I just got out of a big meeting where one of my male co-workers got super annoyed with me and I don’t know why. We’re trying to land a big contract and he was presenting his strategy to the group and our boss. A couple of times, I politely asked why he came to a particular decision, so he could explain it. I felt like everyone would benefit from the clarification. But the last time I asked why he did such-and-such, he almost snapped at me. I felt smacked down in front of the group, just for doing the right thing and trying to get clarity. So now I’m really ticked too. What happened here and how can I solve it?
– Ticked and Puzzled
Dear Ticked and Puzzled-
Would you mind if I rolled my eyes at you right now?
Well, guess what? How you would feel if I rolled my eyes– embarrassed, challenged, demeaned — is pretty much what your co-worker felt when (in his mind) you challenged him about his reasoning in front of not only the team but (ahem) his boss.
I’m sorry, sister: I want to be all girl-power in there with you, but you messed up. You didn’t intend to, of course… but the damage is done.
Let me explain how men are wired in this area and how a guy (not just your co-worker but all the other guys in the room) probably perceived you and your question.
You see, in every area of life, men look confident but doubt themselves. Actually, in my research with male professionals for The Male Factor, three out of four said that their confident exterior is just hiding what they described as an “impostor complex.” Inside is this feeling: I want to do a great job at this… but someone is going to discover that I don’t know what the heck I’m doing…
So while your colleague is standing at the whiteboard presenting his reasoning and strategy, he’s got all this unseen self-doubt under the surface.
Now, picture what is likely going on internally when you raise your hand and ask: “Bob, why did you come to that decision?”
No matter how polite the tone, the guy is likely thinking, I can’t believe she is challenging me in front of the whole team. Instead of viewing you as someone simply gathering information, he sees you as someone who is doubting his decision-making skills in front of his peers. And boss.
You may think that this guy is being incredibly oversensitive. And of course, he was in the wrong to snap at you in front of the team too. But if you do want a good go-forward relationship it is always helpful to do exactly what you are doing: try to understand what you might have done that hit him wrong, and address it.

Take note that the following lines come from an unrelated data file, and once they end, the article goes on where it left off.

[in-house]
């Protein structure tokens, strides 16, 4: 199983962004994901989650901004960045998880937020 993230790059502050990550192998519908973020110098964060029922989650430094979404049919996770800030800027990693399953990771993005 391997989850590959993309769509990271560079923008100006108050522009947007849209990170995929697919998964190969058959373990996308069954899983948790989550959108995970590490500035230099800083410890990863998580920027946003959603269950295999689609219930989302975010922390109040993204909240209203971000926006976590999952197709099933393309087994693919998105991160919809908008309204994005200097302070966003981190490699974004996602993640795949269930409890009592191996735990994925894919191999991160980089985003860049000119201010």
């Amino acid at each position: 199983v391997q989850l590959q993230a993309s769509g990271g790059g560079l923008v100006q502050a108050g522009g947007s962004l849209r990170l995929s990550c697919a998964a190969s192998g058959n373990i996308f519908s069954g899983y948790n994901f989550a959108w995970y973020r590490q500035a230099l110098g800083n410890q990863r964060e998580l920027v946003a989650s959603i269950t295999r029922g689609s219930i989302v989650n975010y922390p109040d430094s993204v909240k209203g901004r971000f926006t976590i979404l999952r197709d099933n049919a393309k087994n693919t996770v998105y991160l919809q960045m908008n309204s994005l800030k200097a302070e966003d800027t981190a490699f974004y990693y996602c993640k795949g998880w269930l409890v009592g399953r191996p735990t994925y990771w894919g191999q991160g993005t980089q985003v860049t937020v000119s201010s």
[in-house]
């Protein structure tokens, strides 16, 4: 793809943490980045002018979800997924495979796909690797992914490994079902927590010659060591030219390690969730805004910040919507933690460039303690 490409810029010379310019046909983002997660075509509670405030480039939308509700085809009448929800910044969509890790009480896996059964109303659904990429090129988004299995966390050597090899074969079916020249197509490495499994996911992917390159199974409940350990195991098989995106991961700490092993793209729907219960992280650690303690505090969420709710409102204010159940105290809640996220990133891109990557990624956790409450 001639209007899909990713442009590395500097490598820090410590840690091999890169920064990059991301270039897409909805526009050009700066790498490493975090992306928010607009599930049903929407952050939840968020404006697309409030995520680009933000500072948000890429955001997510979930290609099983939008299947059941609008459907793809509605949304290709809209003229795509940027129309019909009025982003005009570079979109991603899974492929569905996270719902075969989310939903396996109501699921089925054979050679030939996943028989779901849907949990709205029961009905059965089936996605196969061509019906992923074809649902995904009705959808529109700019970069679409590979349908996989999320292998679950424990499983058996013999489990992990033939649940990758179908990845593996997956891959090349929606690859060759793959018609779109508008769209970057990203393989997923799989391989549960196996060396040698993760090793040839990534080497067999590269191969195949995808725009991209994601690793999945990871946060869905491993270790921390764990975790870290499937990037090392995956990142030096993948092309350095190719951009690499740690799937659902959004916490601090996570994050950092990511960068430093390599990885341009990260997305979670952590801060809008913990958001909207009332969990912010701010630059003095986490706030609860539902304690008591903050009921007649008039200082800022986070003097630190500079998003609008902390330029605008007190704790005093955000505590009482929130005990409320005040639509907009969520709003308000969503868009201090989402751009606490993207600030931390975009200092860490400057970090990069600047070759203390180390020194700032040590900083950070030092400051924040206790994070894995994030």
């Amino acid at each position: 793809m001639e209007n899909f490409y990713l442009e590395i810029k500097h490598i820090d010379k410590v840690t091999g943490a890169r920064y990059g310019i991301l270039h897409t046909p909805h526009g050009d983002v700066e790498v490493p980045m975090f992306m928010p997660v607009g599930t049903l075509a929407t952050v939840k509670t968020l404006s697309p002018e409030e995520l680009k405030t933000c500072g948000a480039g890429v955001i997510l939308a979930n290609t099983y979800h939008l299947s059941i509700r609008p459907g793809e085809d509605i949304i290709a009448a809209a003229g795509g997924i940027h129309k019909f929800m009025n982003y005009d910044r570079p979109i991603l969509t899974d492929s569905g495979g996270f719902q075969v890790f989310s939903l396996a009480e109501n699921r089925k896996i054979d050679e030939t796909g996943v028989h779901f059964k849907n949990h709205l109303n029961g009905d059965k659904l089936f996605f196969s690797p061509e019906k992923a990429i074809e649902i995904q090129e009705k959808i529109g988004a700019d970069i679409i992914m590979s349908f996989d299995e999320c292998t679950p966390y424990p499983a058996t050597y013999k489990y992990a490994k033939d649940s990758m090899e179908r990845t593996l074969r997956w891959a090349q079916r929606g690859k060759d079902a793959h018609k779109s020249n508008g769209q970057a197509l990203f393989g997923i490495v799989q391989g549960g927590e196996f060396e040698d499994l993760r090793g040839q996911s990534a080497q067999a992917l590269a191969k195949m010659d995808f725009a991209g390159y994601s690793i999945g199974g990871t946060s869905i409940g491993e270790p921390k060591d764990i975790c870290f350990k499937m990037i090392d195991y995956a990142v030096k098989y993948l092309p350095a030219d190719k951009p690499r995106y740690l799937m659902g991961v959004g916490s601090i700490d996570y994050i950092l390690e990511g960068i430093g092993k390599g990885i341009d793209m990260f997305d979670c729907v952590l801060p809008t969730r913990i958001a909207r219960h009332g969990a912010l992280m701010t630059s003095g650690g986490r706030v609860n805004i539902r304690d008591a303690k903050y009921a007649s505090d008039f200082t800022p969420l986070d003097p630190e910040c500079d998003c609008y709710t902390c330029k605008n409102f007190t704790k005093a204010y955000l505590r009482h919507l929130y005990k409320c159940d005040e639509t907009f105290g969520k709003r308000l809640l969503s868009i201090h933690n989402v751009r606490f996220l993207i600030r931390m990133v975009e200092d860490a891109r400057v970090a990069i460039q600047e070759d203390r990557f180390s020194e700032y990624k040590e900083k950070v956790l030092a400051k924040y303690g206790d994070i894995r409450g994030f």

Going forward, it will help to recognize that men and women really do have two different types of insecurities and hot buttons at times. Statistically, we as women have plenty of insecurities of our own – but the impostor complex isn’t generally one of them!
You’ll be amazed at the difference that will occur if you simply ask the same exact question in a different way. “Bob, help me understand how you came to this particular decision; I’m still not clear on it.” That is important for asking questions of either men or women in front of a group, by the way. It is seen as expressing confidence that, “I know you have thought this through and have a reason for this,” and thus is seen as truly just asking for more information.
If you want to fix your relationship with your male colleague, it might help to go into his office tomorrow and find an excuse to say “Great job on the McCants presentation. Hey, I apologize if it seemed like I was challenging you. I truly was just trying to understand, but perhaps I should have handled it differently.” You may even want to look for an opportunity in the next group meeting to oh-so-casually talk about something your colleague did really well.
That may seem like overkill. But trust me: a little genuine affirmation will always go a long way.
Shaunti Feldhahn is the best-selling author of eye-opening, research-based books about men, women and relationships, including For Women Only, For Men Only and her newest, The Surprising Secrets of Highly Happy Marriages. A Harvard-trained social researcher and speaker, her ﬁndings are regularly featured in media as diverse as The Today Show, Focus on the Family, and the New York Times.